Map, by agoasi, on Flickr. CC 2.0 licensed.

The marketers at Accept, my previous company, always wanted to position the product as an application for “roadmapping.” This seemed odd to me given that our core capability was sophisticated product requirements management combined with product release planning.

So I did some research on Google. Using adwords, I checked how many searches there had been in the previous month related to requirements management, and how many related to roadmapping. What I found did not surprise me.

  • 400,000 Google searches per month for “requirements management” and related terms
  • Fewer than 40,000 for “roadmapping”-related terms

People were – at least based on their searches – ten times more interested in requirements management than they were in roadmapping.

The explanation for this is simple. Requirements (or user stories, if you’re dyed-in-the-wool agile) are the currency of product planning and creation. And we don’t have a good way to manage them, especially when it comes to the complexity of their lifecycle. So every product manager suffers from what I’ve called “requirements chaos.” This affects us every day, in every way. ([tweetthis]”Requirements chaos” affects us #prodmgrs every day, in every way.[/tweetthis]) And causes all kinds of problems for our products, for our productivity as a product team, for the quality of the products.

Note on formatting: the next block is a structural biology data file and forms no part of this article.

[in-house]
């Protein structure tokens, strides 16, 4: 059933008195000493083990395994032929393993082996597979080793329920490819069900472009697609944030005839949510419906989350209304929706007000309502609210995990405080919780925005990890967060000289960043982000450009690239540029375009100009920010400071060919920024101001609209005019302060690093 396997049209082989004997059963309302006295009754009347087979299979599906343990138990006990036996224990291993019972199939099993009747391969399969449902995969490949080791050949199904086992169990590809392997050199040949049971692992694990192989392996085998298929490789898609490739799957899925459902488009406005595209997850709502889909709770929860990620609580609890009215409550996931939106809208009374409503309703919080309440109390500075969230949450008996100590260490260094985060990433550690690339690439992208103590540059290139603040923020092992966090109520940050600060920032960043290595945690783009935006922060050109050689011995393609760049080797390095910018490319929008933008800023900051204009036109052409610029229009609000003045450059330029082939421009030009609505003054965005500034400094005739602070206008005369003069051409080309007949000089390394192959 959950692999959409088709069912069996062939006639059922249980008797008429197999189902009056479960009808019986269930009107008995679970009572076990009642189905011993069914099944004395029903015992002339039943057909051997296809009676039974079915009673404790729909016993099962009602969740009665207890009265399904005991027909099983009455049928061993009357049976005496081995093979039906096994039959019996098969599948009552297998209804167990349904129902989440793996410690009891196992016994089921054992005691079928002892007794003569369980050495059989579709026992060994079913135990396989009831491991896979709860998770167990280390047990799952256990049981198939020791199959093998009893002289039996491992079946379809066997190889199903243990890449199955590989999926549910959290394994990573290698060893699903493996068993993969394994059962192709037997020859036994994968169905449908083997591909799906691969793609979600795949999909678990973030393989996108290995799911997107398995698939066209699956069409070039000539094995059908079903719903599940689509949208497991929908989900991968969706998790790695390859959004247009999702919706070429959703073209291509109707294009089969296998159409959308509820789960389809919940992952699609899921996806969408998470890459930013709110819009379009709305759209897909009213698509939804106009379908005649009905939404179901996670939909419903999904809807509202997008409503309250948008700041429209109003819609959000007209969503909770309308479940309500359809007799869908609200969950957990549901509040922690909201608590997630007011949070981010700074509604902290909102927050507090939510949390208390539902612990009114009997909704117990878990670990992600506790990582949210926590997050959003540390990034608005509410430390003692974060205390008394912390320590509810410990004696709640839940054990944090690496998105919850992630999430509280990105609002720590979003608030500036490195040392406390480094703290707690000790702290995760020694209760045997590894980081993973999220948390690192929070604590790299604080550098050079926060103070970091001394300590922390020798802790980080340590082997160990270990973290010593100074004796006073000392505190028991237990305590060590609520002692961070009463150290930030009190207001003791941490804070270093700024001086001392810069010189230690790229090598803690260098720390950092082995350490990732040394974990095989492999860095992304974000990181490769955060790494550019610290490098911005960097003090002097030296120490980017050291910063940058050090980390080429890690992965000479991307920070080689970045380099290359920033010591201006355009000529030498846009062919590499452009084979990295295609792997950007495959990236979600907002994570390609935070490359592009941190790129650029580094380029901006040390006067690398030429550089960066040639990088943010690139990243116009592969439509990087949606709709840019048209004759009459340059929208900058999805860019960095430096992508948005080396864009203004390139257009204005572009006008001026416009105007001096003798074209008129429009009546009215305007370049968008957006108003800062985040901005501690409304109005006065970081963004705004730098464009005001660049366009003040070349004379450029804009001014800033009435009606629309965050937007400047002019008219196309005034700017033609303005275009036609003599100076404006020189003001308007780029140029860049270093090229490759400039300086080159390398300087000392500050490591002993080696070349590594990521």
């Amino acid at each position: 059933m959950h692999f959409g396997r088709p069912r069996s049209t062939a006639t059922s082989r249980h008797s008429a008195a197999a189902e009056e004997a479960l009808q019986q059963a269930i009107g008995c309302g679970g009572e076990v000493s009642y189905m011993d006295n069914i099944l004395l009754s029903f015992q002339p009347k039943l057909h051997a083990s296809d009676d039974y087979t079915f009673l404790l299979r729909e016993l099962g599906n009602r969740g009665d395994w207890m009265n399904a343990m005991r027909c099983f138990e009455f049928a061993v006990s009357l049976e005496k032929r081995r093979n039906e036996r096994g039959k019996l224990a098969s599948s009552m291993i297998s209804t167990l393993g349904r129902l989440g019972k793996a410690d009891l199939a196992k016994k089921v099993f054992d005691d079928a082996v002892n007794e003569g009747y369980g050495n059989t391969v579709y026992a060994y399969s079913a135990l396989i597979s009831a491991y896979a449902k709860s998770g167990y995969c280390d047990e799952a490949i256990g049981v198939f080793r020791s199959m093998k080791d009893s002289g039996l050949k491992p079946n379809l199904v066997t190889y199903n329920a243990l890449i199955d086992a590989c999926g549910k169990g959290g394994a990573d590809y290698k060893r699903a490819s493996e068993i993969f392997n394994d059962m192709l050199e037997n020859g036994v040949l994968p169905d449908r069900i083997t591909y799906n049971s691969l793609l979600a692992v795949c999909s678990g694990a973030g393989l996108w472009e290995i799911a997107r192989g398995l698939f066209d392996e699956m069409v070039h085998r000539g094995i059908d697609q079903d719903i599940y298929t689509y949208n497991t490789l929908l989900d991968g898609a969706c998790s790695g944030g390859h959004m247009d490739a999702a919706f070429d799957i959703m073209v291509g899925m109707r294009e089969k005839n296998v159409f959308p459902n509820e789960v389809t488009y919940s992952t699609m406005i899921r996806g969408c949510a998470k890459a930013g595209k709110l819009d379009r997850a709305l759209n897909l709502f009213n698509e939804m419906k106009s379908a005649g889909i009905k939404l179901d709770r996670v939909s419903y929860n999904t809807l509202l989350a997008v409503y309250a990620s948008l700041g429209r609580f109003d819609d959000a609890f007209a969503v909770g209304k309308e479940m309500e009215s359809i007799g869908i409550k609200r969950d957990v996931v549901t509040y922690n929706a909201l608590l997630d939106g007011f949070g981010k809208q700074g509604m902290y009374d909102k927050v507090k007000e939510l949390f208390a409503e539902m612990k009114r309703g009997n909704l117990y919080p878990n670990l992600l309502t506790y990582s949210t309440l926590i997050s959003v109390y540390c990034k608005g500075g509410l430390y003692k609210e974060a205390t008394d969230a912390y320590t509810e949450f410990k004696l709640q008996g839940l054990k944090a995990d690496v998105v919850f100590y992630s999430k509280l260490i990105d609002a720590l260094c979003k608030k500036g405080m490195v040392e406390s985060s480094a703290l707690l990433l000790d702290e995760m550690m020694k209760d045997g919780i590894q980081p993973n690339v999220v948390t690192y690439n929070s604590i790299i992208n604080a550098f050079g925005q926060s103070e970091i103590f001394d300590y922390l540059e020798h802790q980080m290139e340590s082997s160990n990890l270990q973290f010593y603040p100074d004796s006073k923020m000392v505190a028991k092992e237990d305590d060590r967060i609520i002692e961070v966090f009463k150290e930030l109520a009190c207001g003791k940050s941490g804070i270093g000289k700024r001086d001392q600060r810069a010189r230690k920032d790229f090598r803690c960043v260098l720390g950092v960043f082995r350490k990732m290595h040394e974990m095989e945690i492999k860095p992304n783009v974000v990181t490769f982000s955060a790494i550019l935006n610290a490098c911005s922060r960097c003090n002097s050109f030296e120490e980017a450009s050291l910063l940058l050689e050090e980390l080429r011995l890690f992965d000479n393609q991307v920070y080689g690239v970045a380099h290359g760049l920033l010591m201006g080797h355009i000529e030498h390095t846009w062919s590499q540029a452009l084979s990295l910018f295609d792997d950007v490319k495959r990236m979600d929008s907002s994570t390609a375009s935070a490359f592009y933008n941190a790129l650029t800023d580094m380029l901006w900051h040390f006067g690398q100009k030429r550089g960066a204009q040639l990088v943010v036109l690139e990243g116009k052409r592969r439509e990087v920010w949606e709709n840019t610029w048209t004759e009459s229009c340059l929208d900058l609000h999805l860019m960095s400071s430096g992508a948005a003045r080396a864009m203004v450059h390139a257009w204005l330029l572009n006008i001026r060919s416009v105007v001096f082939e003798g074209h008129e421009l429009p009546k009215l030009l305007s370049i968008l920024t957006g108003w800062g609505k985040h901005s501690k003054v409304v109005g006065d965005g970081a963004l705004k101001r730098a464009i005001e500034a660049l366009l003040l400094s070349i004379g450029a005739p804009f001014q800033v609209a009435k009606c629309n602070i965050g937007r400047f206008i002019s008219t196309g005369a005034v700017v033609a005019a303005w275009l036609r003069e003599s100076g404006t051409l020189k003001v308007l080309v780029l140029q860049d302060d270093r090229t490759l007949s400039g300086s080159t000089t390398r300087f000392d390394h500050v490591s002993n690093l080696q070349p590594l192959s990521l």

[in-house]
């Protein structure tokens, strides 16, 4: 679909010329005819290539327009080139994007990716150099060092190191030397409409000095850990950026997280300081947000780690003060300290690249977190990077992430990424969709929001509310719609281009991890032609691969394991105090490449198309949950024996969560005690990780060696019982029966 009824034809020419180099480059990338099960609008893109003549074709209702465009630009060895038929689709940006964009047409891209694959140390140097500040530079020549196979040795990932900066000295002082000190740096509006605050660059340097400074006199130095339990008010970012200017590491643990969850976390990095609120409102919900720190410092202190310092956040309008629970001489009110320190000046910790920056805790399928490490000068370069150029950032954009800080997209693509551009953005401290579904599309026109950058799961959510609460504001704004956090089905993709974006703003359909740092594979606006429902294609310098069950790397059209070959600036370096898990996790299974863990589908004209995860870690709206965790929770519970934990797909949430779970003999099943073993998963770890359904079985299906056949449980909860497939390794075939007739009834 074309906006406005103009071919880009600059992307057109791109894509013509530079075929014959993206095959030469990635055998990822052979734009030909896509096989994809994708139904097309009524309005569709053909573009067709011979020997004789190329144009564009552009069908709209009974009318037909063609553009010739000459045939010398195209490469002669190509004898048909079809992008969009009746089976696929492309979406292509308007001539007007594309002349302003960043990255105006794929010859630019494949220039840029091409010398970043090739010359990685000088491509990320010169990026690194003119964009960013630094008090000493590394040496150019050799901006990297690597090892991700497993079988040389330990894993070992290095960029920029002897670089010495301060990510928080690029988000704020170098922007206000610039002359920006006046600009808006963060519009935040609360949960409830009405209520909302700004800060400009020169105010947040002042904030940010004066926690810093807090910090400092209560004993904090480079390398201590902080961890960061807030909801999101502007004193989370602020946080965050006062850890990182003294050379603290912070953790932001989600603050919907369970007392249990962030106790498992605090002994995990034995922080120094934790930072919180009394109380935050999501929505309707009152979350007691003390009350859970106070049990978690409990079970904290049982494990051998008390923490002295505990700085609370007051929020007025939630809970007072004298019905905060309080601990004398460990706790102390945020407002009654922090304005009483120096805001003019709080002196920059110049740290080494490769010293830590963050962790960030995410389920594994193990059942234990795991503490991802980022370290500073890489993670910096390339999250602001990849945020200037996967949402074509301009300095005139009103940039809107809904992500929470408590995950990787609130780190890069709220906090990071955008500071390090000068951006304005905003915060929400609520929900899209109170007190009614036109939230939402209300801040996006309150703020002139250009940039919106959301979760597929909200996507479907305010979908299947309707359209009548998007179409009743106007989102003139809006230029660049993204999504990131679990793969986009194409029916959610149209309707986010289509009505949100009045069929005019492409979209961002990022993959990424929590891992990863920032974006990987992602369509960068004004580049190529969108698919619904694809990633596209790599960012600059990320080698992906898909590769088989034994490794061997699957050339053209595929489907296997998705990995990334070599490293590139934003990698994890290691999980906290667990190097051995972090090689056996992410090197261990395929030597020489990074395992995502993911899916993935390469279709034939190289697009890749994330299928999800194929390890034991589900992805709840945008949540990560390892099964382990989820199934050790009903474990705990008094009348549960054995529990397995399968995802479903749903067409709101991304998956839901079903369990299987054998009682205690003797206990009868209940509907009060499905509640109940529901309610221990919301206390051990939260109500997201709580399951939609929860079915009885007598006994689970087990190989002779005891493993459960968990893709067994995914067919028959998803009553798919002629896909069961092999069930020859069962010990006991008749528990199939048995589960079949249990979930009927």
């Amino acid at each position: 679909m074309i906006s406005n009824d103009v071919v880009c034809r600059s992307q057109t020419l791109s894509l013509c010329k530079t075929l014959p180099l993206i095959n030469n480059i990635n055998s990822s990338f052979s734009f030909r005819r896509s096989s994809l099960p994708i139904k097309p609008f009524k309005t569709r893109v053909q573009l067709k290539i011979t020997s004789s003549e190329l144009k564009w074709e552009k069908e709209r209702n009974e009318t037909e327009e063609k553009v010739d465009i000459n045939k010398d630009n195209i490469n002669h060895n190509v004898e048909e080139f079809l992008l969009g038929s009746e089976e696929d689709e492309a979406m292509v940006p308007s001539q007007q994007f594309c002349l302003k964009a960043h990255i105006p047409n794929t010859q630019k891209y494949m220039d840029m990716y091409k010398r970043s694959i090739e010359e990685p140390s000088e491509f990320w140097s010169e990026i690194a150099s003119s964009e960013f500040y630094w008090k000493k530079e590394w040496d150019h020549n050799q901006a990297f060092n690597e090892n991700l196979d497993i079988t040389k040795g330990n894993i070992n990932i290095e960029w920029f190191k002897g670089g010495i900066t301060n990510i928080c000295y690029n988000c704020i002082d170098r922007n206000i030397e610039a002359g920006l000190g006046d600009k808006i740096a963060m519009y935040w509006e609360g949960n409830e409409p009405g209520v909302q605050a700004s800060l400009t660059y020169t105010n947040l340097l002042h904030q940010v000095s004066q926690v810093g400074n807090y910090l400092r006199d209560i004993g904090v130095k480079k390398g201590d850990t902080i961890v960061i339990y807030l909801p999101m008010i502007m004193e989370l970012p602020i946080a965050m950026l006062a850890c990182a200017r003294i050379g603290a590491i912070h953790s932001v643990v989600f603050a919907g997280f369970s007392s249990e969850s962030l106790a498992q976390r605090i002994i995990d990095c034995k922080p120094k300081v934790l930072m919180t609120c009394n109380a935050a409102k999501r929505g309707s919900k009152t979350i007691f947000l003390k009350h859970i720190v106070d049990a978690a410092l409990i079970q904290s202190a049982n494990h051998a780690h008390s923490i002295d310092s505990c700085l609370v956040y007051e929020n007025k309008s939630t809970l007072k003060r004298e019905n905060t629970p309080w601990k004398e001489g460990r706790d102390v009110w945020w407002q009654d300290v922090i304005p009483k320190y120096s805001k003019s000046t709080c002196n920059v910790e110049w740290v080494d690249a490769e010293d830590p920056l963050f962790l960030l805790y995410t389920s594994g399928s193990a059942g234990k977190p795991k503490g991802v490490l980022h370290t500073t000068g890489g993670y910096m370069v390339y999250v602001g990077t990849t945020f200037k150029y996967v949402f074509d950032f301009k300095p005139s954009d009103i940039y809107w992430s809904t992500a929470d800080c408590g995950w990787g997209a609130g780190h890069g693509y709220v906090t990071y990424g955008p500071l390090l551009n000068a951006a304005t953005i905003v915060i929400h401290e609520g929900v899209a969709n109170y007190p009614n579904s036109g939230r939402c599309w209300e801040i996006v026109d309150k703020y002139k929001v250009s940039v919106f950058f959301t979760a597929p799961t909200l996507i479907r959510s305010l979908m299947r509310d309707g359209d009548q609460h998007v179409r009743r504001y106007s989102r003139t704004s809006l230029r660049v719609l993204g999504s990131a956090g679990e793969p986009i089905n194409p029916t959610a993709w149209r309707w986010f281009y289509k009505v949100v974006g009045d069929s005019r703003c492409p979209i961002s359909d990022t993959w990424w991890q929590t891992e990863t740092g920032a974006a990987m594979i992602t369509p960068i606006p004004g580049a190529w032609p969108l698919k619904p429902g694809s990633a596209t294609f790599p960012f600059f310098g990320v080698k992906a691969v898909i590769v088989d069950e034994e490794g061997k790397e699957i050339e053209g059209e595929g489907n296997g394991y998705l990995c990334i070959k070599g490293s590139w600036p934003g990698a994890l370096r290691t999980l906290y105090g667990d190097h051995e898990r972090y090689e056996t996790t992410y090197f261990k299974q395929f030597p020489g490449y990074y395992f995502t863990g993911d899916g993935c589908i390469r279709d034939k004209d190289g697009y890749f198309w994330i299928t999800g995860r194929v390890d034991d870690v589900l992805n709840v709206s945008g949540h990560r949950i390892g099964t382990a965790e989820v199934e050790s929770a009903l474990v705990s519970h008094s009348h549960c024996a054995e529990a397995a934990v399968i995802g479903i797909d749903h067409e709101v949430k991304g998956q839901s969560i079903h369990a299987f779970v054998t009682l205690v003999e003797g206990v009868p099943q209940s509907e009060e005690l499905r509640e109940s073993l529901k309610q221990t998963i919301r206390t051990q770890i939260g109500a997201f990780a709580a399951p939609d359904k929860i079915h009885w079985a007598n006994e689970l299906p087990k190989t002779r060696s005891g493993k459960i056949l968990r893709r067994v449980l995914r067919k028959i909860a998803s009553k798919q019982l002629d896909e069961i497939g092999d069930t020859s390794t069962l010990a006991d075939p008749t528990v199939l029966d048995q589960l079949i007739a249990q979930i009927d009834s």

Just because the search numbers are so out of balance, that doesn’t mean roadmapping isn’t a more valuable search term than requirements management for some other reason. Perhaps roadmapping is more interesting to executives than requirements. Or perhaps requirements management is “burned” via its association with some of the old school tools for non-product projects, like DOORS and Requisite Pro.

This is something that could be tested, of course. Be that as it may, the raw numbers are interesting, and what they indicate to me is that the big pain out there among product managers is requirements.

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